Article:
Lo, even though I walk through the Valley of Death, I will fear no evil...

"...for thou art with me; thy rod and thy staff, they comfort me.  Thou preparest a table for me in the presence of mine enemies." ~ Psalm 23

My last month in the valley was completely insane.  That month, I was on the receiving end of enemy fire every single day, many times more than once.  Incredibly, not a single soldier with me was killed, with only one man wounded with some shrapnel bits.  There is a 6-day break in my journal of enemy contact, where I visited troops at "safe" forward operating bases to the east of our valley.  Otherwise, the attacks were so constant that I took to wearing my helmet and body armor around at Able Main. 

I should have been dead - repeatedly. My life was only seconds and inches from ending, again and again.  I built relationships rapidly in my new, temporary "home".  God had, indeed, "prepared a table before me in the presence of my enemies."  

As we prepared to leave Able Main - the last combat outpost (COP) that was "easy" to attack because of its location in the bottom of a bowl of mountains - the enemy stepped up their pace.  The recoilless rifle that had been used against Blessing and Michigan now made an appearance at Able Main, with the typical impressive results.  Clearly, they were also using up their extra heavy munitions.  Yet the men survived, fought, endured, and prepared to leave.

The last night was a blur.  I knew at what time we were supposed to go, and where I was supposed to be when we did.  Until then, once it got dark, I was just in the way.  I had no night vision goggles, and no task I could really help with as the leadership completed the handover to the Afghan troops.  So, I climbed into the gunner's hatch of the vehicle in which I was scheduled to ride, and waited.  I figured that, if it hit the fan, I could contribute from there...until it was time to reload, of course!

But, it never hit the fan.  Sometime after midnight, we left, and rolled into the next COP, where I would spend my last week or so in the valley.  The enemy kept up their regular pace of attacks, but they were far less effective.  The terrain just didn't lend itself well to dominance by the enemy like it did at the three other COPs.

We left the Pech Valley, for the most part.  The unit that replaced us didn't live the lives that we did.  And, to be honest, there wasn't much that endured beyond our departure.  However, there was one thing that did: a memorial.  The commander tasked me with designing a memorial for all of the men who had died in the valley - in our unit, and in the units prior.  That's not really in my wheelhouse, but I put together something I thought would honor those men and their sacrifices.  It wasn't completed before I left, but a year later I saw it on the Army website - it's the picture at the top of this blog entry.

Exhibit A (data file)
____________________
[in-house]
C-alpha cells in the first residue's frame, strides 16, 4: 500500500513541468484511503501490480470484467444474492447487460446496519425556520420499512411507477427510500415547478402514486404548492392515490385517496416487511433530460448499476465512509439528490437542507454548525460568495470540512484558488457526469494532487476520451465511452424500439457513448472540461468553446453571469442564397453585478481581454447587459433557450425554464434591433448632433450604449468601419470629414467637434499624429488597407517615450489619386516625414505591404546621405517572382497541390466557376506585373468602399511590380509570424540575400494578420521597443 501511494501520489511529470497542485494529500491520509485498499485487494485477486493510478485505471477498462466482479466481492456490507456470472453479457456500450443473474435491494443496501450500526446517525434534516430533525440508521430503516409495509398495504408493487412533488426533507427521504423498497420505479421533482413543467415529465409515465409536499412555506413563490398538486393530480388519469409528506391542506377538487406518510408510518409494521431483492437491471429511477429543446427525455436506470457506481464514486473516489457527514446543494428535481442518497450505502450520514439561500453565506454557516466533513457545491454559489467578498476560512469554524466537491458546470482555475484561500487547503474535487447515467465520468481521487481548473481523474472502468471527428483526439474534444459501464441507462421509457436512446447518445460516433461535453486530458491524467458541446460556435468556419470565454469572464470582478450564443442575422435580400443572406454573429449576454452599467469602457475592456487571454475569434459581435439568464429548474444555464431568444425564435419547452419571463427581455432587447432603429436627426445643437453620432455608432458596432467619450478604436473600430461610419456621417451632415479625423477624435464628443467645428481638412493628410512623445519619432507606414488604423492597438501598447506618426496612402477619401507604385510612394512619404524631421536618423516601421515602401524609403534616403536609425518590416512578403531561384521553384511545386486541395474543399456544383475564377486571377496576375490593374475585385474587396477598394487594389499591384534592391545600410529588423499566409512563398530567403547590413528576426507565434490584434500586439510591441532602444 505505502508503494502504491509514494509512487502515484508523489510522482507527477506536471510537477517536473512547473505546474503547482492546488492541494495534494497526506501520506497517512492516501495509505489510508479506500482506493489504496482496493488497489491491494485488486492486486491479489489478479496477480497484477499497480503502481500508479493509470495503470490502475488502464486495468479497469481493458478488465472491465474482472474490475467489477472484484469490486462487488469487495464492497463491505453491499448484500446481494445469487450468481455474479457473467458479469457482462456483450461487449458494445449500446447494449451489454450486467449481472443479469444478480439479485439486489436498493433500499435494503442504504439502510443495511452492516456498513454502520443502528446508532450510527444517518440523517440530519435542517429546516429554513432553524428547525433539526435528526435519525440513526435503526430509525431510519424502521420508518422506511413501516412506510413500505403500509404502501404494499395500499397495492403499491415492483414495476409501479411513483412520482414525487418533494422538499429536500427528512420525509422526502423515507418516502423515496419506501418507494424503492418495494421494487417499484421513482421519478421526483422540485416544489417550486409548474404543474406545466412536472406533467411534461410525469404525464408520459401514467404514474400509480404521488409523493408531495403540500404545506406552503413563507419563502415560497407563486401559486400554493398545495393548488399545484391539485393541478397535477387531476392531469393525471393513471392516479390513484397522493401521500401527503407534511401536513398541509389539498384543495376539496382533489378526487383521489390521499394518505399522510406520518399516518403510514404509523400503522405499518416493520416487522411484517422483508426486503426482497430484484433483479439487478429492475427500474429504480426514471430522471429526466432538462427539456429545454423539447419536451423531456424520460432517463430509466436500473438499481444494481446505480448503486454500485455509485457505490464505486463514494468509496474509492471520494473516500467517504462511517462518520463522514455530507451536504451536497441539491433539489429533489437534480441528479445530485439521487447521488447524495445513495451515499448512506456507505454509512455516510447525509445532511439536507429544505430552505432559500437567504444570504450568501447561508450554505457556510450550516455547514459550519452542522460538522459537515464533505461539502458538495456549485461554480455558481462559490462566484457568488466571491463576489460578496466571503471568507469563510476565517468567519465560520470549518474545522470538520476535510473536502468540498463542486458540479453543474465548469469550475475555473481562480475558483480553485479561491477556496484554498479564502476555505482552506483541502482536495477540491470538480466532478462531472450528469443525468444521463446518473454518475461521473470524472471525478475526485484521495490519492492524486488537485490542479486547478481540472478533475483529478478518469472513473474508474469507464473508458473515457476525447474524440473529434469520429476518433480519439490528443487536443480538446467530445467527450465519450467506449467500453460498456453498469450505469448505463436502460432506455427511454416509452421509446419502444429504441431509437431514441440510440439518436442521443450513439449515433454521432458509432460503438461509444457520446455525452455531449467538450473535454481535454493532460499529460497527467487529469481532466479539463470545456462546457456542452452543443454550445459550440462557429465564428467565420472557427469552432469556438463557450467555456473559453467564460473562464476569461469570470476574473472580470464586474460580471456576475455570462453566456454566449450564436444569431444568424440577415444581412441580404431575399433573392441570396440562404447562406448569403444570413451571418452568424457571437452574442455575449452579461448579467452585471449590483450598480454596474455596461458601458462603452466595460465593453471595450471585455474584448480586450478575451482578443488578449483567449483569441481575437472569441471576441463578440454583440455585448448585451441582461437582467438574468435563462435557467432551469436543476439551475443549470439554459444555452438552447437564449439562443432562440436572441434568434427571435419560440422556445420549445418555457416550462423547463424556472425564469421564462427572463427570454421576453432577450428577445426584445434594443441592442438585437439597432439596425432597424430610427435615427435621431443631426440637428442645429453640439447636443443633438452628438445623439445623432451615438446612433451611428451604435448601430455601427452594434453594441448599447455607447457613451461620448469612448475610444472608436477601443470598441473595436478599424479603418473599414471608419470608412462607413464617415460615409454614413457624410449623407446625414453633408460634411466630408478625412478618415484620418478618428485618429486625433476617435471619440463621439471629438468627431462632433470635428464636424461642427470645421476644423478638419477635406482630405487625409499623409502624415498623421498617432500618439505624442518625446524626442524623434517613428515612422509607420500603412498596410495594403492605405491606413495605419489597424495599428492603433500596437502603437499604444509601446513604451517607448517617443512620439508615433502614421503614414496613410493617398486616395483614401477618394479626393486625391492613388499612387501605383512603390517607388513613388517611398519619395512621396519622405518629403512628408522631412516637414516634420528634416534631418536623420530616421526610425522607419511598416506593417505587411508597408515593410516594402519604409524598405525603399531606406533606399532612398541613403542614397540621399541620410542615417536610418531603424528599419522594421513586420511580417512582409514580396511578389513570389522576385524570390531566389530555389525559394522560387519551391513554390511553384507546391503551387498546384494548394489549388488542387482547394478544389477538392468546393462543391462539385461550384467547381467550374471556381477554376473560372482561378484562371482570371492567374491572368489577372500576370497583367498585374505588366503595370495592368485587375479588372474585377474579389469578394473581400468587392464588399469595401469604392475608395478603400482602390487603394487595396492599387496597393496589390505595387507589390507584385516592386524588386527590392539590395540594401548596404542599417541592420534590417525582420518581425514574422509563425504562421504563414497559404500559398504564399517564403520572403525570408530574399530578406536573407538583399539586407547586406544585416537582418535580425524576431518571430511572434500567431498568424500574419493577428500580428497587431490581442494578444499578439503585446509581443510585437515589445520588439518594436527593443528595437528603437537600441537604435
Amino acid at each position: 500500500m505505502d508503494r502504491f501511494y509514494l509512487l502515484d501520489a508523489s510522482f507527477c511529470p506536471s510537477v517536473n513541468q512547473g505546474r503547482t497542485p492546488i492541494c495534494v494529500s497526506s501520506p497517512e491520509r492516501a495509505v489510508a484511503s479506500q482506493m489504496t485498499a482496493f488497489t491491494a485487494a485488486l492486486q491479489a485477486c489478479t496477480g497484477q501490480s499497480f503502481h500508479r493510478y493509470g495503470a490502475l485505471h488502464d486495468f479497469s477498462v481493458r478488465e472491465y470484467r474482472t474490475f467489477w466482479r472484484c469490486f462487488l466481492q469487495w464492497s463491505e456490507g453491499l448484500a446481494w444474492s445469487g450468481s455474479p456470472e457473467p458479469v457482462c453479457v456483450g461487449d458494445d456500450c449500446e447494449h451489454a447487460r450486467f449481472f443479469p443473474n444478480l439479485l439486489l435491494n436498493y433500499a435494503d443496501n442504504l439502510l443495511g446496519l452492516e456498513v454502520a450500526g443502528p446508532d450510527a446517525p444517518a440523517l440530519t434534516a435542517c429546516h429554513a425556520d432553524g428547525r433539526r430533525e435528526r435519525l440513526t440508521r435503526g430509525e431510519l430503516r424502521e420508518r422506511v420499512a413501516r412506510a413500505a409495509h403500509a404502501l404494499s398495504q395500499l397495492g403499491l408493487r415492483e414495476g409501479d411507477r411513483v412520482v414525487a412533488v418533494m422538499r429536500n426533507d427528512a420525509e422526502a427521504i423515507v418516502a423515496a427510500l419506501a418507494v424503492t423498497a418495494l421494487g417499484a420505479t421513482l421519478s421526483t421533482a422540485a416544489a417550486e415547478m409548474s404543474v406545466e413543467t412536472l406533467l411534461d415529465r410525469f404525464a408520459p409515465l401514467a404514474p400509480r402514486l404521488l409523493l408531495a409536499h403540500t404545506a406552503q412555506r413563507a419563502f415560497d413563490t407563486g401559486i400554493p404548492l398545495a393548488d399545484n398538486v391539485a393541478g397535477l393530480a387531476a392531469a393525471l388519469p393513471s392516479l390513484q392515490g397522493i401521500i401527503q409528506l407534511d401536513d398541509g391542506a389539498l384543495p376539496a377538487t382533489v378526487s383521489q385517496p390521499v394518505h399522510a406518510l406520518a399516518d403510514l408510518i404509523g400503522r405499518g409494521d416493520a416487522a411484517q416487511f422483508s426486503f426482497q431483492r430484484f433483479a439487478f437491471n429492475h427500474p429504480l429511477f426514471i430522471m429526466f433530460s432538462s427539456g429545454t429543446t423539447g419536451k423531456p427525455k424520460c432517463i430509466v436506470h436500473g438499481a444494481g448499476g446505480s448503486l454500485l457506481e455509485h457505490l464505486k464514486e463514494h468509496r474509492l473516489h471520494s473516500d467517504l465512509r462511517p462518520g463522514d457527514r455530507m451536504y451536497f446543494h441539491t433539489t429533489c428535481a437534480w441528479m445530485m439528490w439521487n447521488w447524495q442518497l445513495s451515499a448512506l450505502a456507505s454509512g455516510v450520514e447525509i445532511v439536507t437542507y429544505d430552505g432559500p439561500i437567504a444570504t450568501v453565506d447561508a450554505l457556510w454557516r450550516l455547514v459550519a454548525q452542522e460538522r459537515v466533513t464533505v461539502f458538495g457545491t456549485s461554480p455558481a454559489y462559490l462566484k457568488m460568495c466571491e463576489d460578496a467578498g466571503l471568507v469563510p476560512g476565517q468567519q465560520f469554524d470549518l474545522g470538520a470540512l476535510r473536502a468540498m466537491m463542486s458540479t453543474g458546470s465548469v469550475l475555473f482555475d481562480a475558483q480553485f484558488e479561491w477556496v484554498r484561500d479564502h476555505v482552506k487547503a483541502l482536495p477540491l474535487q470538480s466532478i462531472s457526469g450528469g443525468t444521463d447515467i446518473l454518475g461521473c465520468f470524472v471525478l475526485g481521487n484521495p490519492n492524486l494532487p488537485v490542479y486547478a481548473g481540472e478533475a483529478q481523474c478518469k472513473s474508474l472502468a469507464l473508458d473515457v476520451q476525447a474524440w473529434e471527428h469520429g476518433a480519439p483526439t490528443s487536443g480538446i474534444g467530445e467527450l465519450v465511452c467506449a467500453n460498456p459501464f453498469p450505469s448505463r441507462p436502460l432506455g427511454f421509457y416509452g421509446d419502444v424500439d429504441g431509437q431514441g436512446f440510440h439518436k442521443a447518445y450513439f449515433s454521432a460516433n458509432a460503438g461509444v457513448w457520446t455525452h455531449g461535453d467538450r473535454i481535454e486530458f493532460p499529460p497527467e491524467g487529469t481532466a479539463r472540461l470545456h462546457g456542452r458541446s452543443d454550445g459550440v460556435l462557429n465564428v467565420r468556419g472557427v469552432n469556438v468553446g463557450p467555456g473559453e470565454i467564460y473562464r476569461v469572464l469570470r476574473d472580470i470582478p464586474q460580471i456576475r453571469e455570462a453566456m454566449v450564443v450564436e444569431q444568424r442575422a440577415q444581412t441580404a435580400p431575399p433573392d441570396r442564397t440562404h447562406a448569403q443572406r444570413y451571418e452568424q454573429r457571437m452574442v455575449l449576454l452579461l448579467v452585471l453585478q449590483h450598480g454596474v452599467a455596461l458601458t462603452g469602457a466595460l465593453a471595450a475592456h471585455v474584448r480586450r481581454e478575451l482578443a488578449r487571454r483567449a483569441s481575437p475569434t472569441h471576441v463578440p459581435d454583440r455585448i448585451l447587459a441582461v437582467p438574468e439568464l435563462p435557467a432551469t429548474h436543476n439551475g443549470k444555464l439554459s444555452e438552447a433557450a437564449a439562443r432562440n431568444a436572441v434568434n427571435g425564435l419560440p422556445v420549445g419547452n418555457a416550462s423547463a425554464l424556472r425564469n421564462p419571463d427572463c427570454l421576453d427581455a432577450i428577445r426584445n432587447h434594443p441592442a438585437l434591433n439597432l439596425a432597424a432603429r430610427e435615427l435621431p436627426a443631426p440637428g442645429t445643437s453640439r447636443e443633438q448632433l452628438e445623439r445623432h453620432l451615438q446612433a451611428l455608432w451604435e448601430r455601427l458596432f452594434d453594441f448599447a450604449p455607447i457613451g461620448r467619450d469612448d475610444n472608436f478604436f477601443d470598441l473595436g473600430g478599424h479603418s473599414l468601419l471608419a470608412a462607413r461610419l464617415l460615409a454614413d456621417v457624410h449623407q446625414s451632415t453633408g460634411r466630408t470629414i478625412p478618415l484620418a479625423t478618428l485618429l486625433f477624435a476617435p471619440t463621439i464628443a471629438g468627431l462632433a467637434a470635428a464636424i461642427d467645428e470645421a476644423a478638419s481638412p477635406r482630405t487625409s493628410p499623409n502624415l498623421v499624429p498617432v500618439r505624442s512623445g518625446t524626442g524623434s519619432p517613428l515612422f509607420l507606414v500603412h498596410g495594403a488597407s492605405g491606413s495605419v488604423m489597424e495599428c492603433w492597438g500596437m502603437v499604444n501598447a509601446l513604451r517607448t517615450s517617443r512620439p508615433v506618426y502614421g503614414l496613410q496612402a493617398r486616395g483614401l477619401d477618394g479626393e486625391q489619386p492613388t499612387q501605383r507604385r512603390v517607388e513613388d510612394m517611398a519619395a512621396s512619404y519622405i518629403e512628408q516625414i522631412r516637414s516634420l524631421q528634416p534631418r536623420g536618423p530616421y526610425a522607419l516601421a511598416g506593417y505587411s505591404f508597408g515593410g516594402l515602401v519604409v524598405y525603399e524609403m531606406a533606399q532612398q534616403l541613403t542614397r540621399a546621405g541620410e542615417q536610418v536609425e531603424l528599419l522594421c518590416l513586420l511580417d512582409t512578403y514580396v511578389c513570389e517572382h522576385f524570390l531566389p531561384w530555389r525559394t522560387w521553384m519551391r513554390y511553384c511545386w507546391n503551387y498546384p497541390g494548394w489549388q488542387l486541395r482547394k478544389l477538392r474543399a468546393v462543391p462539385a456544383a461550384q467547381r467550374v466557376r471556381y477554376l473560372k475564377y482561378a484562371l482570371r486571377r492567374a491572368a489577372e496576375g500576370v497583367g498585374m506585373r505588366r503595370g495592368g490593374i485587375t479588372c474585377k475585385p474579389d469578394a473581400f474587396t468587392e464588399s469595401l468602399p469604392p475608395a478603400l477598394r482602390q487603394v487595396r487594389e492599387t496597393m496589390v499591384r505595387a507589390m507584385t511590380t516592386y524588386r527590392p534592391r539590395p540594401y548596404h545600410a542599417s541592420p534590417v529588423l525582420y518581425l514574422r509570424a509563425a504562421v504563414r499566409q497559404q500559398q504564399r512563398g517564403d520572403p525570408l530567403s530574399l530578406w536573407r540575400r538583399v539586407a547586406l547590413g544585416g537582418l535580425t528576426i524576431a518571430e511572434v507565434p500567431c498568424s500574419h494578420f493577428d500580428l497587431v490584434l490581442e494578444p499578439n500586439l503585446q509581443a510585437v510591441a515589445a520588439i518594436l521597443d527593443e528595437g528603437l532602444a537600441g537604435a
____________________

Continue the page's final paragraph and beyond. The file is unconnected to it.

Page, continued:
All gave some.  Some gave all.  I will never forget a single one of those - pogues and warriors, dirtbags and men of honor, leaders and followers, men of faith and men who had no faith at all.  They answered the call as best they could, and when all was said and done, no one else really cared...who didn't already care about them beforehand. 

Let's be honest - most people don't care.  They don't care what those men did, they don't think it accomplished anything of note, and they don't want to hear how living that life in the valley of death makes you feel now.  They might sit through a war story, and pass on a "thank you for your service", but then they want to get back to their comfortable, distracted lives.  That's just how it is.

Nevertheless, we will never let pass a Memorial Day, or the anniversary of the death of those who didn't make it home, without raising a glass to honor those warriors.  May we live lives that honor them even more, taking advantage of the opportunity they didn't get, to show their sacrifice was worth it.  To do anything less would be to echo the disdainful silence of the world around us, who doesn't understand, doesn't want to understand, and hopes you'll shut up about your war scars.  Instead, wear the scars proudly, love fiercely, seek truth, and make the life you live the one the fallen would have wished for you - for life is a gift from above, from the Father of Lights, who doesn't give gifts accidentally or take them back.  In fact, He even gave the gift of His Son so that we could have the life truly worth living.  

Let us start today.